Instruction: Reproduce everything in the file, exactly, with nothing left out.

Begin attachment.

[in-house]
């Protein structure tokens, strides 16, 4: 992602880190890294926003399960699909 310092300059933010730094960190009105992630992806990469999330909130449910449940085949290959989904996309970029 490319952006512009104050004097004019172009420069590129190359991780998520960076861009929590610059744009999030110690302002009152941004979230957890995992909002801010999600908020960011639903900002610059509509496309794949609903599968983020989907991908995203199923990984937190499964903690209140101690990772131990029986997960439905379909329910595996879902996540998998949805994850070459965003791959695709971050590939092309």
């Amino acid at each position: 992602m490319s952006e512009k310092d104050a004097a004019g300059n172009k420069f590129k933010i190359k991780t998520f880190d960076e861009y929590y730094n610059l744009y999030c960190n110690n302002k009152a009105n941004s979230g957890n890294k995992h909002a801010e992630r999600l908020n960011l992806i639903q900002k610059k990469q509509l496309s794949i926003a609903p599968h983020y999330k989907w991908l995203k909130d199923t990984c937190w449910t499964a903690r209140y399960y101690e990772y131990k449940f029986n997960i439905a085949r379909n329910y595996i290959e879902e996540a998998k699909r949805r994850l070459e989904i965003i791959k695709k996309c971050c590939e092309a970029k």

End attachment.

[in-house]
């Protein structure tokens, strides 16, 4: 992602880190890294926003399960699909 310092300059933010730094960190009105992630992806990469999330909130449910449940085949290959989904996309970029 490319952006512009104050004097004019172009420069590129190359991780998520960076861009929590610059744009999030110690302002009152941004979230957890995992909002801010999600908020960011639903900002610059509509496309794949609903599968983020989907991908995203199923990984937190499964903690209140101690990772131990029986997960439905379909329910595996879902996540998998949805994850070459965003791959695709971050590939092309």
């Amino acid at each position: 992602m490319s952006e512009k310092d104050a004097a004019g300059n172009k420069f590129k933010i190359k991780t998520f880190d960076e861009y929590y730094n610059l744009y999030c960190n110690n302002k009152a009105n941004s979230g957890n890294k995992h909002a801010e992630r999600l908020n960011l992806i639903q900002k610059k990469q509509l496309s794949i926003a609903p599968h983020y999330k989907w991908l995203k909130d199923t990984c937190w449910t499964a903690r209140y399960y101690e990772y131990k449940f029986n997960i439905a085949r379909n329910y595996i290959e879902e996540a998998k699909r949805r994850l070459e989904i965003i791959k695709k996309c971050c590939e092309a970029k």